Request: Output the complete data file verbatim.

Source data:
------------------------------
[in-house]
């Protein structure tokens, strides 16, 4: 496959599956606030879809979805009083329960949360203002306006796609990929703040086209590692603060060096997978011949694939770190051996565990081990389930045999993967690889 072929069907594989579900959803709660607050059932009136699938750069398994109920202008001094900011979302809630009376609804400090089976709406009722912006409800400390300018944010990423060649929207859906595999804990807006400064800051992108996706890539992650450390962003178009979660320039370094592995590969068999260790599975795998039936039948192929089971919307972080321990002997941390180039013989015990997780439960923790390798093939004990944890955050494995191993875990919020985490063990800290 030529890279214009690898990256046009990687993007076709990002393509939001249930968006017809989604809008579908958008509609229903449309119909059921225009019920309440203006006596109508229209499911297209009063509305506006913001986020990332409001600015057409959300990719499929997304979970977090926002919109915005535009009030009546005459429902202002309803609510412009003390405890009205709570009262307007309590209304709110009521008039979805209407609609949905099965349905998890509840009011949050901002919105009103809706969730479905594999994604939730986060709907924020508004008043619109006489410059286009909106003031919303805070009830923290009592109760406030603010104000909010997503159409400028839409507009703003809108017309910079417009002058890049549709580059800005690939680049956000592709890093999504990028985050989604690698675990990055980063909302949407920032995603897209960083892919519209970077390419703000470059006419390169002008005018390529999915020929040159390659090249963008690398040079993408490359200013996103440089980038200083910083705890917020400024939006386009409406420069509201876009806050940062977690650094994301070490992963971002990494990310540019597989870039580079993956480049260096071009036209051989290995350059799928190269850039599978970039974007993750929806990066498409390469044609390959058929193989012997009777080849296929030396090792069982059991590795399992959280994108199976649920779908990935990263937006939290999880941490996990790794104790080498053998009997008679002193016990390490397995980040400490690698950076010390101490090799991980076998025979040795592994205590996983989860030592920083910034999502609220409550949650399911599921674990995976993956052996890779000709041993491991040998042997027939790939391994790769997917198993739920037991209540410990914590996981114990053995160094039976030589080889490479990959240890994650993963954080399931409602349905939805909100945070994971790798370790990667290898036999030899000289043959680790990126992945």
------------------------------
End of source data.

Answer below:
[in-house]
């Protein structure tokens, strides 16, 4: 496959599956606030879809979805009083329960949360203002306006796609990929703040086209590692603060060096997978011949694939770190051996565990081990389930045999993967690889 072929069907594989579900959803709660607050059932009136699938750069398994109920202008001094900011979302809630009376609804400090089976709406009722912006409800400390300018944010990423060649929207859906595999804990807006400064800051992108996706890539992650450390962003178009979660320039370094592995590969068999260790599975795998039936039948192929089971919307972080321990002997941390180039013989015990997780439960923790390798093939004990944890955050494995191993875990919020985490063990800290 030529890279214009690898990256046009990687993007076709990002393509939001249930968006017809989604809008579908958008509609229903449309119909059921225009019920309440203006006596109508229209499911297209009063509305506006913001986020990332409001600015057409959300990719499929997304979970977090926002919109915005535009009030009546005459429902202002309803609510412009003390405890009205709570009262307007309590209304709110009521008039979805209407609609949905099965349905998890509840009011949050901002919105009103809706969730479905594999994604939730986060709907924020508004008043619109006489410059286009909106003031919303805070009830923290009592109760406030603010104000909010997503159409400028839409507009703003809108017309910079417009002058890049549709580059800005690939680049956000592709890093999504990028985050989604690698675990990055980063909302949407920032995603897209960083892919519209970077390419703000470059006419390169002008005018390529999915020929040159390659090249963008690398040079993408490359200013996103440089980038200083910083705890917020400024939006386009409406420069509201876009806050940062977690650094994301070490992963971002990494990310540019597989870039580079993956480049260096071009036209051989290995350059799928190269850039599978970039974007993750929806990066498409390469044609390959058929193989012997009777080849296929030396090792069982059991590795399992959280994108199976649920779908990935990263937006939290999880941490996990790794104790080498053998009997008679002193016990390490397995980040400490690698950076010390101490090799991980076998025979040795592994205590996983989860030592920083910034999502609220409550949650399911599921674990995976993956052996890779000709041993491991040998042997027939790939391994790769997917198993739920037991209540410990914590996981114990053995160094039976030589080889490479990959240890994650993963954080399931409602349905939805909100945070994971790798370790990667290898036999030899000289043959680790990126992945």